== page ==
How to Remember Words in Any Language

Remember words

To learn a language, you need to memorize a lot of vocabulary, and memorizing lots of vocabulary can be tricky. You’re faced with unfamiliar spellings and unfamiliar sounds, which makes foreign words significantly more difficult to remember than words in your native language. In this article, I’ll show you how to remember words more easily with the help of mnemonics.

Let’s start with some background.

What are mnemonics, really? In the broadest sense, they’re anything that helps you remember information. They can range from using your knuckles to figure out which months have 31 days, to using the name “ROY G BIV” for the colors of the rainbow. Or even elaborate codes that convert hundreds of digits of Pi into a simple story.


In general, mnemonics accomplish this through three main mechanisms:

  • They condense large amounts of data into smaller chunks (Roy G Biv = 1-3 chunks, compared to 7)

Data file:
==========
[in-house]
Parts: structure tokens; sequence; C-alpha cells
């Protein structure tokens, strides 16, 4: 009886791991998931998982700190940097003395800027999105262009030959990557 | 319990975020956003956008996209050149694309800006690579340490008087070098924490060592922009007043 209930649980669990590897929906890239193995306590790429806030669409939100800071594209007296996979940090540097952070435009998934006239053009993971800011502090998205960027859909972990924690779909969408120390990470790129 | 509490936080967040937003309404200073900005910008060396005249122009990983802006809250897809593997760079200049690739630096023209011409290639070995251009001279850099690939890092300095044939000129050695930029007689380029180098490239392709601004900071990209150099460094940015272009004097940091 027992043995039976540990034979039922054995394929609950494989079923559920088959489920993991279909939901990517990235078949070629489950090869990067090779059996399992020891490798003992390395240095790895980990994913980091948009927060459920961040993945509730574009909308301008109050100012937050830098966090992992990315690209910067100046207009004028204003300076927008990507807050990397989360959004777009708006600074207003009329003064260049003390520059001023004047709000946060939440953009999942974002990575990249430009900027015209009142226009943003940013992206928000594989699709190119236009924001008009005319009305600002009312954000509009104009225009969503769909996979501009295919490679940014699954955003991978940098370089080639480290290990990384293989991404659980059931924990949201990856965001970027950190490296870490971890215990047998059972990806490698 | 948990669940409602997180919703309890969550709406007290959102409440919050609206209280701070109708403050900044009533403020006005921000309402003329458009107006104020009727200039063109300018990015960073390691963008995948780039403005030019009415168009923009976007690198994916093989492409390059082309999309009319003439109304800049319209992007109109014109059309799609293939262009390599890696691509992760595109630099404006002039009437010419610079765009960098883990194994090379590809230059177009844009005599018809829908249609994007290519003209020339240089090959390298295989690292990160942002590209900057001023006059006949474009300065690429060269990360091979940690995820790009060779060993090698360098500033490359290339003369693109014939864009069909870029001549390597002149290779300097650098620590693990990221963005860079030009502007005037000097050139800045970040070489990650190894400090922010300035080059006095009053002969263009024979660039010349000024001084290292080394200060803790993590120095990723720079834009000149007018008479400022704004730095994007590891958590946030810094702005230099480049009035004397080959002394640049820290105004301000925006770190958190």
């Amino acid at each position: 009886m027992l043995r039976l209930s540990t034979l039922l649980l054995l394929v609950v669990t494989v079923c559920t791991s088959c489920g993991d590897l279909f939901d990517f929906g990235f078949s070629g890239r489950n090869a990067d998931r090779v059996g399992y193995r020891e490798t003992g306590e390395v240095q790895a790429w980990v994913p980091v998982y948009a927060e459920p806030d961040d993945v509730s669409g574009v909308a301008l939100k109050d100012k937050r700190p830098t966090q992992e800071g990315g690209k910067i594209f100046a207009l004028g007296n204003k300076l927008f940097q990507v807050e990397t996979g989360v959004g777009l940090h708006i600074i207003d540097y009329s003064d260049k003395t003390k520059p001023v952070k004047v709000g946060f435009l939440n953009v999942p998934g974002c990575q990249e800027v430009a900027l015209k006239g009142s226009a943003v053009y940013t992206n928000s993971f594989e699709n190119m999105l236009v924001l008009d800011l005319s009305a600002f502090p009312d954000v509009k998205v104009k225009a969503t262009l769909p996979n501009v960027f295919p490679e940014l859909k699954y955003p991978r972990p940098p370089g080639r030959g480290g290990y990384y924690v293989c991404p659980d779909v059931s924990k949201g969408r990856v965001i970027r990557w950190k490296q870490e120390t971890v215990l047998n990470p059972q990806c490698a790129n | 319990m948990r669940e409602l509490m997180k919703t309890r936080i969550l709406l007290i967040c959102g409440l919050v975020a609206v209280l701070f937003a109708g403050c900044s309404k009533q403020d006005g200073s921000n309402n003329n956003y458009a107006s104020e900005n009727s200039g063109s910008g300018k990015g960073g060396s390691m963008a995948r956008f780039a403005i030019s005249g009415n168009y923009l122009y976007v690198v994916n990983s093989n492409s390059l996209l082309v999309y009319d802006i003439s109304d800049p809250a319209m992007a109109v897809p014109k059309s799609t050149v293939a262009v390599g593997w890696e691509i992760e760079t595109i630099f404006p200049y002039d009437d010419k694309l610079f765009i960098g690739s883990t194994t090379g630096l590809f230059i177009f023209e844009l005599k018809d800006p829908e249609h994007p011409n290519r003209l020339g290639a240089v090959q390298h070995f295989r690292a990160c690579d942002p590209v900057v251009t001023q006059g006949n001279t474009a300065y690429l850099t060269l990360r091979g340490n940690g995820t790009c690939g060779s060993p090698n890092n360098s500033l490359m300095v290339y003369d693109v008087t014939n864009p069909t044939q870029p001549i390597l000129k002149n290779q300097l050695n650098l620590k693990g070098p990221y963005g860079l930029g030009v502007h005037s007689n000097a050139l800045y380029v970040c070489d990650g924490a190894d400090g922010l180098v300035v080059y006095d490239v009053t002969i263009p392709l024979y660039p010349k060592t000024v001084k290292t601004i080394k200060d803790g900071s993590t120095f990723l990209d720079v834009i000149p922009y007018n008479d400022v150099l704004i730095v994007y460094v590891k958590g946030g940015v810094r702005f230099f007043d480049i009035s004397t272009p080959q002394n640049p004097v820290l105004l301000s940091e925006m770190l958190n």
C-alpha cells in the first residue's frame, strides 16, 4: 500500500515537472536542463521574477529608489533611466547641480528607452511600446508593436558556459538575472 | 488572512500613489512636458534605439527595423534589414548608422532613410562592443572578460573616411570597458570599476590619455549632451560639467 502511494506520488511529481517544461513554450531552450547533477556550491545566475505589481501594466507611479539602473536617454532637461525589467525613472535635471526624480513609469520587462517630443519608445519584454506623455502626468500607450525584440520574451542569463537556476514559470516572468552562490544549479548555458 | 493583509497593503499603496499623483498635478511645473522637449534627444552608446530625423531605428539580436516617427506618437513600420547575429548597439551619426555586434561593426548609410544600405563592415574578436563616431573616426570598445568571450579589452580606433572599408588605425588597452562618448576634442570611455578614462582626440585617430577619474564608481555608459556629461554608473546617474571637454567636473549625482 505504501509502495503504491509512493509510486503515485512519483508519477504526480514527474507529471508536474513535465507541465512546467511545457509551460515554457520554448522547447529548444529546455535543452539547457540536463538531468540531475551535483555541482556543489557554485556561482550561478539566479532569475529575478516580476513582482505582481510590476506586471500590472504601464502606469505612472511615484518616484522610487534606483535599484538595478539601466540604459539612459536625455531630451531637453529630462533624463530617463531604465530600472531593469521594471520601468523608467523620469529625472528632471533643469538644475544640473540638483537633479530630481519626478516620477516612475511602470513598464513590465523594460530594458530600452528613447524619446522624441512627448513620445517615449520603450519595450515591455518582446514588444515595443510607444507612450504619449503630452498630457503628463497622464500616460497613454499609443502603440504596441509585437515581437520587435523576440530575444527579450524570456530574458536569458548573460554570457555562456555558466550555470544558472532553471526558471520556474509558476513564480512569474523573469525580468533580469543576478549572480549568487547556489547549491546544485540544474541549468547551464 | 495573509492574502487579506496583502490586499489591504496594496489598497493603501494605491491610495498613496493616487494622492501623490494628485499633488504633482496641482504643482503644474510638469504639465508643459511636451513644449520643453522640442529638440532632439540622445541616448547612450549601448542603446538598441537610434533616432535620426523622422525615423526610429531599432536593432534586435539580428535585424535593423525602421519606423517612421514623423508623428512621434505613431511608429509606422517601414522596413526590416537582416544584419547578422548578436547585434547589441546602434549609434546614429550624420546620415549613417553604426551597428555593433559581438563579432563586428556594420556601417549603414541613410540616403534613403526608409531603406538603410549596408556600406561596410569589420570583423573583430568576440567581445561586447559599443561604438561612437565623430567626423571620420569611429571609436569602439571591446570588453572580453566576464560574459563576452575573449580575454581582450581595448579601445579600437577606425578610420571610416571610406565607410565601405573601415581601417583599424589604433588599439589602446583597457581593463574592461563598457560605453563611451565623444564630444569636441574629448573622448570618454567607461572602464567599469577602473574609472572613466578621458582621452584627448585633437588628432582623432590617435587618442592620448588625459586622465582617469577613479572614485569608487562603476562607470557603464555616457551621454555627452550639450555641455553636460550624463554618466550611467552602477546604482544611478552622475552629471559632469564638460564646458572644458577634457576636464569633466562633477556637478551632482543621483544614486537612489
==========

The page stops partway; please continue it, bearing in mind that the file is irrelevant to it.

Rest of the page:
• They turn abstract information into concrete pictures (Turtle punch is easier to remember than 3.1415926)
  • They take advantage of spacial memory (The knuckle calendar is an example of this, but a better example would be the memory palace)

Baker Baker effect

For our needs, we’re generally going to focus on mnemonics that involve concrete pictures. These take advantage of what’s known as the Baker-Baker effect. Basically, if I tell you that a man’s name is Mr. Baker, you’re going to forget that information relatively quickly. Names aren’t particularly memorable. But if I tell you that this man is a baker, you’ll remember.